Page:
Zen On Dirt

Mini Bikepack

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(Pictures from Scott.  I can’t believe I lasted this long without a camera!)

I remember looking at maps of Durango, way back when, and tracing out giant loops that I wanted to ride.  The valleys around here are endless, and each one has a trail going down it, all linked together by my beloved Colorado Trail.  When we first arrived in D-town, I figured I’d give my knee a week and I’d be back to normal strength.  When I started paying to go to the Rec Center to swim…I knew things were going downhill fast and I started to imagine a summer in Durango without riding.  It made me a little sick to my stomach, to be honest.

Being forced off the bike made me take a good long look at how much riding really meant to me.  The answer that came back: A lot.  (Caveat: If I were forced to live in a muddy place, I’d take up a different sport.  I don’t do mud.)

As time passed, I started building up to bigger rides.  First, half an hour in the morning, another half an hour in the evening.  Then 45 minutes and 45 minutes.  I got to know the Rim Trails really well.  When I got up to an hour and a half both morning and evening with minimal pain, and the occasional three hour continuous ride, I made an executive decision: It was time to go bikepacking and start riding all the loops I’d imagined.


Sitting down by the river eating watermelon, we cooked up a short overnighter.  Three hours the first day, three hours the second day.  A ride that we’d normally day-ride without a second thought, but when six hour rides are still out of the question, bikepacking gear is awfully handy.


With minimal food in the house, we opted against going lightweight, knowing we’d only be carrying the food for three hours.  Giant burritos from Zia for dinner.  A tub of Noosa and granola for breakfast.  Luxury bikepacking at it’s finest.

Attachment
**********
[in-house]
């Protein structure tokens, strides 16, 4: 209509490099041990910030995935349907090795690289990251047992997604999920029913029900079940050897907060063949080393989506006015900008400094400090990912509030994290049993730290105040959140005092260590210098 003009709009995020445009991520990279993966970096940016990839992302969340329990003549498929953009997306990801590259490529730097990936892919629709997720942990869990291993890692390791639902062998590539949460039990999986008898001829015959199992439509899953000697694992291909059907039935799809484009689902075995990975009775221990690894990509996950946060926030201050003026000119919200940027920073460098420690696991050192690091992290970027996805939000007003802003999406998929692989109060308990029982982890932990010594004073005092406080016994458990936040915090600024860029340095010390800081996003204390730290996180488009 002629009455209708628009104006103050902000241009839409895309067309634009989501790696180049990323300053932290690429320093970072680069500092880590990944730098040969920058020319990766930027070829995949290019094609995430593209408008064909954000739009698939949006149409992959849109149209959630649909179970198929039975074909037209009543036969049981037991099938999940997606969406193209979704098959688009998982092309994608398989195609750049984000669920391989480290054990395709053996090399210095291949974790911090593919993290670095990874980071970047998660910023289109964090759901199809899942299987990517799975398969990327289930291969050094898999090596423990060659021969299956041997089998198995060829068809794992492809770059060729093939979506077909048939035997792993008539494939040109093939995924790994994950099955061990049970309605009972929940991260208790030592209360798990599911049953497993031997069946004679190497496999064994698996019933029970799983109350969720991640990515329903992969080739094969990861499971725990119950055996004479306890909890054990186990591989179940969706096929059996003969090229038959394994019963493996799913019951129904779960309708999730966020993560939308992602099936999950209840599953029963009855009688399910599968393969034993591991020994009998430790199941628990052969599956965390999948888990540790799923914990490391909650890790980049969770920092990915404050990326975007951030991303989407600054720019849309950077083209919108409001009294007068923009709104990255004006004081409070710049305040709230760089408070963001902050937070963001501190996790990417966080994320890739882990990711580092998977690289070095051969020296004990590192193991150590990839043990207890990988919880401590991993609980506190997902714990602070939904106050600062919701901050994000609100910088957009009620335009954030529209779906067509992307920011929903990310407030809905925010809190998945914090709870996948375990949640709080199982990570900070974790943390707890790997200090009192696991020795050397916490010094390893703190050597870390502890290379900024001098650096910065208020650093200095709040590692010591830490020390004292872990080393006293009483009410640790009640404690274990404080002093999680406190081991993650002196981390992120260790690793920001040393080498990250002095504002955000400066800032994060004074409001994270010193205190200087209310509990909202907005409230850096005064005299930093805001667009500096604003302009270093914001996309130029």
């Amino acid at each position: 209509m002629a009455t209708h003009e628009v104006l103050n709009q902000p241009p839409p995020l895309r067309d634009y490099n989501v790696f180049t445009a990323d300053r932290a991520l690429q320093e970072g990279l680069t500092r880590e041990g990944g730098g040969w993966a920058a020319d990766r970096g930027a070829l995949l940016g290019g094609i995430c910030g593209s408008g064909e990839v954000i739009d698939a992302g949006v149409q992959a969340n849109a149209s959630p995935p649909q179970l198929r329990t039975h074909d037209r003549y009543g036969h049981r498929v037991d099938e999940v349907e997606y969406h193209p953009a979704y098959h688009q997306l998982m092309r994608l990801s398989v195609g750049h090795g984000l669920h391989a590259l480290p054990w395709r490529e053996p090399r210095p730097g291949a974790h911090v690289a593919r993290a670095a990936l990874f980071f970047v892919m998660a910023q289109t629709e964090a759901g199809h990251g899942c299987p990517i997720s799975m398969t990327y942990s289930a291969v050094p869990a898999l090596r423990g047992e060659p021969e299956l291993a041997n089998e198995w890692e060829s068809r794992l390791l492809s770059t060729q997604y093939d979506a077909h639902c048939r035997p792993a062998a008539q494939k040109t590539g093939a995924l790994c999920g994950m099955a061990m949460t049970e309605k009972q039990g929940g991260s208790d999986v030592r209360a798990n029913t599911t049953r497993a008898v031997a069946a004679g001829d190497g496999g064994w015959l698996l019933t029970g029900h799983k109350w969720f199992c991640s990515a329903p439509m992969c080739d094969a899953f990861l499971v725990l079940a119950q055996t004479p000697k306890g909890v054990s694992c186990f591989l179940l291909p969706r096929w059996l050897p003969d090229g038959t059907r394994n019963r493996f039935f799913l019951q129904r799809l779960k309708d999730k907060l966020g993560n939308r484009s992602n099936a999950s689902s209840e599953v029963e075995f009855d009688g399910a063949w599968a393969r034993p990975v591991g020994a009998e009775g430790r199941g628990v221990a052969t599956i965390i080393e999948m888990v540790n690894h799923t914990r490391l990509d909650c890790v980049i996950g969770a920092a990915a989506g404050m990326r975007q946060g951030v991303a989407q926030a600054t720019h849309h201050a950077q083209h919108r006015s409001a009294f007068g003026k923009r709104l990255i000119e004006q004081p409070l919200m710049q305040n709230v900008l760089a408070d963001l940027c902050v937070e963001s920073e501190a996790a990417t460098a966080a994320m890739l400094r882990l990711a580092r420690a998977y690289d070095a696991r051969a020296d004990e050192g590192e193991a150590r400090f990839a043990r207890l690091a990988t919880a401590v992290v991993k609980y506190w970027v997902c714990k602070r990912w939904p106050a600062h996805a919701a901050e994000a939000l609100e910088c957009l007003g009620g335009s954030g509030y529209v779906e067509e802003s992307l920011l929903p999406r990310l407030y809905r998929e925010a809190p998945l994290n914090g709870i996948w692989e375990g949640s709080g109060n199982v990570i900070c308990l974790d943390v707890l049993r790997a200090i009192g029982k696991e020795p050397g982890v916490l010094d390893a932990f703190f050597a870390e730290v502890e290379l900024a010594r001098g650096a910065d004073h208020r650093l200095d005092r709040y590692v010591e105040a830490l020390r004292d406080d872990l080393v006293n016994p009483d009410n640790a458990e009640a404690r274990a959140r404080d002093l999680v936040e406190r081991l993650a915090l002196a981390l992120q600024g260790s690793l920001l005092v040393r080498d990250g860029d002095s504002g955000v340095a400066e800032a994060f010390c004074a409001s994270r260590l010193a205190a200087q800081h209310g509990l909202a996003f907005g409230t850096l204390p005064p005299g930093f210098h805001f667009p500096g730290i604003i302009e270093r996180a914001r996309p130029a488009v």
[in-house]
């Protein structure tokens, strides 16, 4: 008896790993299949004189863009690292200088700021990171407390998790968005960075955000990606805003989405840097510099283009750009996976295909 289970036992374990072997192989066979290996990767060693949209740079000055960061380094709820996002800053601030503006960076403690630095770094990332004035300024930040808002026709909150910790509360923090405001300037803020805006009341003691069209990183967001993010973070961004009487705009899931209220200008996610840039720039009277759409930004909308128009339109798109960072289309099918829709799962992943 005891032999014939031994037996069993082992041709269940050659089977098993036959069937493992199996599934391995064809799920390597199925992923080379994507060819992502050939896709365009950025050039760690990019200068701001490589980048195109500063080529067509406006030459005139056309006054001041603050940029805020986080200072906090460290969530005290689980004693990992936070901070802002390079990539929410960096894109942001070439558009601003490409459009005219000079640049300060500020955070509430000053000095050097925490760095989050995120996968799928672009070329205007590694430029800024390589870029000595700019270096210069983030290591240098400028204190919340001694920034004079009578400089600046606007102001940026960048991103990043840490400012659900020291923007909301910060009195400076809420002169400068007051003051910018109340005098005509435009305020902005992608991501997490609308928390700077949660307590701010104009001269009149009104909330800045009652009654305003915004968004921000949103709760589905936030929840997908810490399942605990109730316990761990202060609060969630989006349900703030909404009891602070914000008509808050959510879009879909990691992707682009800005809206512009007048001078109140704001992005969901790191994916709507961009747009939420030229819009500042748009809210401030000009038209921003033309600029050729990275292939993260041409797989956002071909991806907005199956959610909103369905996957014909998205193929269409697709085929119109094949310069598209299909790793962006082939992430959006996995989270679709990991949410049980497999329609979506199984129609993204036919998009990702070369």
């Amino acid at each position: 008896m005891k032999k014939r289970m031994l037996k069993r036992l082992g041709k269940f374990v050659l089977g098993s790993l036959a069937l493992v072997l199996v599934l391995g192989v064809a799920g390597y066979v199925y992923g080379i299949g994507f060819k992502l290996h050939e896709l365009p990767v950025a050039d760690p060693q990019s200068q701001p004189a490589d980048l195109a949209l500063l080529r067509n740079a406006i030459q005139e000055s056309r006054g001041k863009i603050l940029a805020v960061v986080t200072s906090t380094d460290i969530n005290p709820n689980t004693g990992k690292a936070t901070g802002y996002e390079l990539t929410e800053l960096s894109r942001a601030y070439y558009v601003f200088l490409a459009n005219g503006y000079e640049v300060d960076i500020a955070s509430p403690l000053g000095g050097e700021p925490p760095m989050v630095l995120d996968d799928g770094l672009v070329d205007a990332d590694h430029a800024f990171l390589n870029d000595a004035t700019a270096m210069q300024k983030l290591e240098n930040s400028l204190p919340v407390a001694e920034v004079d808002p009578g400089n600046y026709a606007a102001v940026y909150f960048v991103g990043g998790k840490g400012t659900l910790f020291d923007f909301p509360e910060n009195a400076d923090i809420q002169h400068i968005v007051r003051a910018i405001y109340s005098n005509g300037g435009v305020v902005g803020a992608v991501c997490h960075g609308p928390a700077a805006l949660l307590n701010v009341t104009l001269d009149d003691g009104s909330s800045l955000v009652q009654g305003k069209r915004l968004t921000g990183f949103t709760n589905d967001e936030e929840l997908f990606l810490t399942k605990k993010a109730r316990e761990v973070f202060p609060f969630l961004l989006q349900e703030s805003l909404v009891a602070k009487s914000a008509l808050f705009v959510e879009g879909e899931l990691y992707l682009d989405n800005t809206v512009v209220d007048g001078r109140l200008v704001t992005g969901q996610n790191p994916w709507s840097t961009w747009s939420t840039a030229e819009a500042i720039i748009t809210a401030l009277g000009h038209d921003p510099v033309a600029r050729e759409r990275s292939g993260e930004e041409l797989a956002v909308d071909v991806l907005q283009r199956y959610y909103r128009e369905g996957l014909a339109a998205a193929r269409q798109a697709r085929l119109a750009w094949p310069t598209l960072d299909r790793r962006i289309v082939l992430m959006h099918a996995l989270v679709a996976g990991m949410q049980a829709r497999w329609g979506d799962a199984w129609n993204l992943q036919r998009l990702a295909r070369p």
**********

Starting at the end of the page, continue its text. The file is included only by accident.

We made our way up to the top of Molas Pass to the start of the final segments of the Colorado Trail.  During all three of my times on this piece of trail, I’ve been exhausted.  During both my race runs, I arrived late in the afternoon, the first time with wickedly swollen feet, mind completely blown at everything that had happened for the past four days, the second time completely sleep deprived and hopped up on caffeine, not really sure what my name was or what I was doing.  Both times I just wanted to stop and smell the flowers, admire the views, simply enjoy being up there.

With no place to be besides exactly where we were, I soaked it in.  There really are very few places as spectacular as that trail.


We camped early.  Wandered around exploring the high alpine meadows.  Watched the setting sun reflect off the alpine lakes.

In the morning, we continued up.  Up and over Rolling Pass, which I could now place a name with a location.  We sat in the flowers like I’d never been able to before.  I laughed at the creek crossing where I’d completely submerged myself after slipping on some rocks during CTR #2.  I felt better about having to do a bunch of hike a bike during the race because the trail really is that hard.  I pointed out where Jarral had passed me going Mach 7.

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While we both would have loved to continue on the trail that held so many memories (and so many fun miles), we dropped down Cascade Creek instead, down towards the car.  Another endless drainage, another beautiful trail.  Durango mountain biking.  I was finally doing it.

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We celebrated with margaritas that night.  It was a small(ish)  ride by some standards, and knees definitely weren’t 100%, but it was a big step.  If I could bikepack just a handful of miles on the CT, I was well on my way towards bigger and longer rides.  And that made me happy.

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One thought on “Mini Bikepack

  1. Do you realise how ridiculously incredible the area you live in is? Mind blowing would be a good way to start describing it? Every time you two post a photo my mind explodes a little.

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